Disability and Dissatisfaction With Care Reported in Chronic Migraine

Asian doctors are reporting their results to patients.
Researchers found data that showed patients were dissatisfied with the care that was available for chronic migraine and many to reported disabling effects as measured by the Migraine Disability Assessment and Headache Impact Test-6 questionnaires.

Patients with chronic migraine (CM) report higher levels of disability and less overall satisfaction with care and access to care compared with patients with episodic migraine (EM), according to a study published in Headache.

In this cross-sectional survey study, investigators identified patients aged ≥18 years with any migraine-specific ICD-9 or ICD-10 diagnosis code within the Mayo Clinic Employee and Community Health practice between May 1, 2014, and April 1, 2017 (N=516). Characteristics of migraine symptomology and experience were assessed using the history of self-reported migraine aura, headache frequency, and severity.

Patients reporting >15 headache days per month for more than 3 months were categorized as having CM, and the remaining patients were categorized as having EM. Patients with EM who reported an average of >2 headache days per week were defined as having frequent EM, while patients reporting an average of ≤2 headache days per week were defined as having infrequent EM.

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Migraine Disability Assessment and the Headache Impact Test-6 were used to assess disability and quality of life; utilization of the Family Medical Leave Act was used as a proxy measure for how migraine may have impacted the patient’s ability to work. Investigators also assessed types of care consultation, utilization of alternative therapies, patient confidence in their current treatment plan, and ability to self-manage.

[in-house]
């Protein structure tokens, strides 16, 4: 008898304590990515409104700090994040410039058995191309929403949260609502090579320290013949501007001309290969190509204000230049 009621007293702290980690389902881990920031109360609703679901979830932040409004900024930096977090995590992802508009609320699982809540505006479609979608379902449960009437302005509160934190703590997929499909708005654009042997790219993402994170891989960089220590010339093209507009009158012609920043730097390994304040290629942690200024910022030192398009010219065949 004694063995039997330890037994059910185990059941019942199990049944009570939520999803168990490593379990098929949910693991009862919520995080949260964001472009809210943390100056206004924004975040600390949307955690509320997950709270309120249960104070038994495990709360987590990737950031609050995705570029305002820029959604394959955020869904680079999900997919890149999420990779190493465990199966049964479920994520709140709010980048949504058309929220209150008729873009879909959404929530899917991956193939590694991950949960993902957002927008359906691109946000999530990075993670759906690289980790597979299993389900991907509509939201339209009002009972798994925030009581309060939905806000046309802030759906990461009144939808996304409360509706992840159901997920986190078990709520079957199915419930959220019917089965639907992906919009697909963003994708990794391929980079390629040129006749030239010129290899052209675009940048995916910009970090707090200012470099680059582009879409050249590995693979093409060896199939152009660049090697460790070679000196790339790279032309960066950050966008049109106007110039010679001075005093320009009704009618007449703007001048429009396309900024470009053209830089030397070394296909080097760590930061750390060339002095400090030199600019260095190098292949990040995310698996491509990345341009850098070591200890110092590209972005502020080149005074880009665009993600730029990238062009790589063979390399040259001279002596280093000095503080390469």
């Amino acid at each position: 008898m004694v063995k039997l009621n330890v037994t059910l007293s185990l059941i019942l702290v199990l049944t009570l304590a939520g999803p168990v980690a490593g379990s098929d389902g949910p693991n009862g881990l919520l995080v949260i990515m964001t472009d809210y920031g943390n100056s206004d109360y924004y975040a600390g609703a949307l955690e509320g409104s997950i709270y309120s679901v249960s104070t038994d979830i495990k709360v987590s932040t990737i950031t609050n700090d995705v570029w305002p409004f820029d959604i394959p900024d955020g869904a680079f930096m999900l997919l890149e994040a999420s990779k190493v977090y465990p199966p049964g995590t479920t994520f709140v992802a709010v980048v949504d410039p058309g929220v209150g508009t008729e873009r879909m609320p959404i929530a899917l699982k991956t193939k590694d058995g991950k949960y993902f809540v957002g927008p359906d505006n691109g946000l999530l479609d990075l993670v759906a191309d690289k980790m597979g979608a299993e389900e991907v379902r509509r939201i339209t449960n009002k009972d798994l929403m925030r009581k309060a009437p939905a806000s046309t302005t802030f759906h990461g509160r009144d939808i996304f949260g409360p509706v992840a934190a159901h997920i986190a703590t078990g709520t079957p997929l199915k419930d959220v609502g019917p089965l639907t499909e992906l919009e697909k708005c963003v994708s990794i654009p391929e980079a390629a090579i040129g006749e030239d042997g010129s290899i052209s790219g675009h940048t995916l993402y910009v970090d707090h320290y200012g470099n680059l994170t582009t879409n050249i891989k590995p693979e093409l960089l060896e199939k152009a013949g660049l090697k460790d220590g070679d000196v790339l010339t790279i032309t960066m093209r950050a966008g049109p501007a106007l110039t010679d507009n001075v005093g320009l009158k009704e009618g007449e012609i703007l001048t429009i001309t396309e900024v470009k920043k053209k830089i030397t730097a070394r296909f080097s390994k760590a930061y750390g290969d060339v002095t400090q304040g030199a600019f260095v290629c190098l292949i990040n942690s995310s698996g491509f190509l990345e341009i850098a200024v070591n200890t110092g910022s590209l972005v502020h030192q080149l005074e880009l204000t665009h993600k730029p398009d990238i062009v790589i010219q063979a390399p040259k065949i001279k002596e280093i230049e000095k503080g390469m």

Patients with CM were more likely than patients with EM to report care from a neurologist (76/110 [69%] vs 229/406 [56%]; P =.0026). According to the Migraine Disability Assessment and Headache Impact Test-6 questionnaires, the level of disability was significantly higher in patients with CM compared with patients with EM (P <.0001 for each). Only 13% (65/516) of all patients reported using the Family Medical Leave Act, and usage did not differ across CM vs EM (P =.1913), but patients with frequent EM reported higher usage than patients with infrequent EM (20/237 [17%] vs 26/158 [9%]; P =.0242).

Patients with CM were less likely to report that they were very satisfied with their care than patients with EM (16/110 [38%] vs 156/406 [66%]; P =.0002). Patients with CM were also less likely to report that they were very satisfied with their access to care compared with patients with EM (17/110 [33%] vs 176/406 [68%]; P <.0001).

Limitations of this study are the patient-reported headache frequency used to diagnose headache type and a relatively low survey response rate that may have biased the findings.

Patients with CM were found to be less satisfied with the current care model than patients with EM, which supports the development and further study of care pathways that align migraine care expertise and resources that are based on migraine frequency and disability. Additional improvement opportunities could be elucidated by qualitative studies to further explore the dissatisfaction of patients with CM.


Young NP, Philpot LM, Vierkant RA, et al. Episodic and chronic migraine in primary care [published online April 29, 2019]. Headache. doi: 10.1111/head.13543